Unlocked Graduate Mollie blogs about a recent academic conference she attended:
I was given the opportunity by Unlocked Graduates to attend a recent conference organised by the Howard League for Penal Reform – “Redesigning Justice: Promoting civil rights, trust and fairness conference” – on the 21-22 March 2018 in Oxford.
It very quickly became clear that I was the only person out of the many, many people at the conference who did NOT have a PhD or 20+ years of experience in a field. Despite this being intimidating, it was very inspirational for me to meet numerous people who have achieved a lot and contributed so much to the world that I am only just entering.
The two-day conference was packed full of interesting talks from numerous academics and professionals, who were presenting their research on a wide range of aspects of criminal justice issues. Being able to see the research that many different academics were conducting inspired me to think of what research I could do whilst working as a prison officer; all Unlocked Graduates write a policy paper as part of our two-year course, so the conference gave me some ideas for this and also for the future.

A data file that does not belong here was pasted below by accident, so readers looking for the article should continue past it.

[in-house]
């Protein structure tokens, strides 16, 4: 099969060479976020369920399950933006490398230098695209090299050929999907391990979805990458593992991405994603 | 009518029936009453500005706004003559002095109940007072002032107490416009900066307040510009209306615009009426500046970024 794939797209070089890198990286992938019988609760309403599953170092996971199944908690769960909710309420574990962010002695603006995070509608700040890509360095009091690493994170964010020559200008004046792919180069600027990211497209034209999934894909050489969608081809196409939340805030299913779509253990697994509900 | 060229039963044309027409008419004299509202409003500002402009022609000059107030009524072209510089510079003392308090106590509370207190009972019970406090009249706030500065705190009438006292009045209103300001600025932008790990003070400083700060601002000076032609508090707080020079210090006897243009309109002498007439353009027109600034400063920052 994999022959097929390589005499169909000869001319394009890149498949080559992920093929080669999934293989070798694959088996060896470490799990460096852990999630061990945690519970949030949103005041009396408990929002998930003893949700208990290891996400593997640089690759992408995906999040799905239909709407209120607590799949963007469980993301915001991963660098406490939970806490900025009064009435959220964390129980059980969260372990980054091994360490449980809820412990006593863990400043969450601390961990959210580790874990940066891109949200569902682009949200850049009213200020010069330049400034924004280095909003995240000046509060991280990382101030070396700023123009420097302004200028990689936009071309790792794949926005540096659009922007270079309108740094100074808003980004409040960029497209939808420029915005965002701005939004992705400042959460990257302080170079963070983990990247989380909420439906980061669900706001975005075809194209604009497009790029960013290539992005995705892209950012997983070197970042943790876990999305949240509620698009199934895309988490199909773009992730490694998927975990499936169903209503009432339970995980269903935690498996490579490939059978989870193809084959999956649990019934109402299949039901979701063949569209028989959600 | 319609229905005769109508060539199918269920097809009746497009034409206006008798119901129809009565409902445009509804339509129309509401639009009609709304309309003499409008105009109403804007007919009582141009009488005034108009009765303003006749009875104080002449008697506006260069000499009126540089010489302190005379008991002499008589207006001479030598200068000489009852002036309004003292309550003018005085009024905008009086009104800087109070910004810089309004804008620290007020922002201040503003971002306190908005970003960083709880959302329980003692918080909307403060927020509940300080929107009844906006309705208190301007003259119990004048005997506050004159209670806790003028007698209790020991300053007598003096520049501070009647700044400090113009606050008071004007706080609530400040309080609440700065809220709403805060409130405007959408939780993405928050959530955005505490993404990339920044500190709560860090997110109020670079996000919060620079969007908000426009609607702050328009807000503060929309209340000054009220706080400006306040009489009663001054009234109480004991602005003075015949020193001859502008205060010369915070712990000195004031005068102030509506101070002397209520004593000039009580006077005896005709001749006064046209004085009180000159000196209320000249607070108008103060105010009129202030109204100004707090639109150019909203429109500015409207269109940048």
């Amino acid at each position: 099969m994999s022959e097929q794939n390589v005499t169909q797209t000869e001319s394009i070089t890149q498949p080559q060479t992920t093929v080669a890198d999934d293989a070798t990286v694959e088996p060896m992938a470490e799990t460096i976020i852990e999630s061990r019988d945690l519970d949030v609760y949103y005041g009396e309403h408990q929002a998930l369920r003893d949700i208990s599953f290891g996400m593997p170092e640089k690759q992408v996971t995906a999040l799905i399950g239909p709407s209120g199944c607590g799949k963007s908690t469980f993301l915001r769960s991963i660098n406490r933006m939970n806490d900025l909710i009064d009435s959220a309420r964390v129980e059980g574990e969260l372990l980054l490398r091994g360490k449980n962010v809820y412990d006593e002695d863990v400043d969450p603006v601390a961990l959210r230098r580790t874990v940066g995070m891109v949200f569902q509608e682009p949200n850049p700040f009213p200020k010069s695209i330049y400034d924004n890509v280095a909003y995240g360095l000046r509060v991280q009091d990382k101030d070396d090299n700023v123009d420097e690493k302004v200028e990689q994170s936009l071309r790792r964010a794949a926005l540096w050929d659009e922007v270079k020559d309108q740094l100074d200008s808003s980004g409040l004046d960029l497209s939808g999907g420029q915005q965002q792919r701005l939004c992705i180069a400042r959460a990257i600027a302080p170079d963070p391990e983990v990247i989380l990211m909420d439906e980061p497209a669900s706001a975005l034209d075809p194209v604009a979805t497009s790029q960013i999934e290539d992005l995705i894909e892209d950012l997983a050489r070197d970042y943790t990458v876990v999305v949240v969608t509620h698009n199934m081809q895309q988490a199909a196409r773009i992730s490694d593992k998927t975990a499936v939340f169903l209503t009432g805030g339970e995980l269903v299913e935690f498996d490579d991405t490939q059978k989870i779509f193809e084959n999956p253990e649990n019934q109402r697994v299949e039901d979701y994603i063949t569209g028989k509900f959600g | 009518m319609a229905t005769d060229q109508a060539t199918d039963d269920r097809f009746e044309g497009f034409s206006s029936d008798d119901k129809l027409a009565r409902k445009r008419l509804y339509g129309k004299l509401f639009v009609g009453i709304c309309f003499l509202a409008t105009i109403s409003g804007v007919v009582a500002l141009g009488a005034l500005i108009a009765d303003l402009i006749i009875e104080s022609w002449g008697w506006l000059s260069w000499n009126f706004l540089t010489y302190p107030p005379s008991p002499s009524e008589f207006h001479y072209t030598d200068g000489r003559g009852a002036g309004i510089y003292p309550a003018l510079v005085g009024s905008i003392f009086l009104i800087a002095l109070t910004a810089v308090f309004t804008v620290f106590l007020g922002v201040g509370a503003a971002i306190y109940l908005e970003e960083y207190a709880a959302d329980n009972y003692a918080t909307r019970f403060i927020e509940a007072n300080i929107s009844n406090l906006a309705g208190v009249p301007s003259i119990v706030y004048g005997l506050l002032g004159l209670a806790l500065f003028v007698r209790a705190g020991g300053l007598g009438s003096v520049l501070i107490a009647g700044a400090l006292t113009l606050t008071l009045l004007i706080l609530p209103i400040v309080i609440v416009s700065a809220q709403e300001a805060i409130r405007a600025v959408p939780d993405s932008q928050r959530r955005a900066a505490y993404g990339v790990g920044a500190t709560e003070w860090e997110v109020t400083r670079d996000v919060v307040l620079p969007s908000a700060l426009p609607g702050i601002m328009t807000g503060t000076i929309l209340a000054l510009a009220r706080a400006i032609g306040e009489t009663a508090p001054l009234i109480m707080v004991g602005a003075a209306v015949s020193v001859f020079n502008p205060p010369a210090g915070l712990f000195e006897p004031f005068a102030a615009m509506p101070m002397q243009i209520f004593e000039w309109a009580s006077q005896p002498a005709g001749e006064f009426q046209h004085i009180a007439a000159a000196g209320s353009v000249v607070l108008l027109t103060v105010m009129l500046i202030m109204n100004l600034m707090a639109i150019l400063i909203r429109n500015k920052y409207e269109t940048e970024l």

I did find that as someone who works directly in a prison, many of the academics do not have this frontline experience. This is something that I, as a prison officer, could offer to future research. From my experience I was able to offer suggestions to the academics presenting their work.
One stand-out moment for myself was a conversation over dinner with Gerry Marshall, a trustee for the Howard League, who had previously been the Chief Executive of Thames Valley Probation and also a vice-chair for the charity Circles UK, which I have previously volunteered for. He had many questions for me, as did I for him. I was very proud of the way I was able to discuss so many issues with him. My main concern prior to attending the conference was that I am nowhere near as intelligent as most people attending, but I definitely proved myself wrong! I was able to share knowledge from my experience as a prison officer, and also from my undergraduate and Master’s degree to answer some difficult questions that he put to me.
I left the conference with numerous ideas for my future dissertation, future research, future policy, and for future job roles. How can we restore trust in the criminal justice system? How can we give those who feel defeated by the criminal justice system hope? And how can I, as a prison officer, encourage policy changes that support those who find themselves within that system? I am now sure that I will in the near future be able to offer answers to these difficult questions.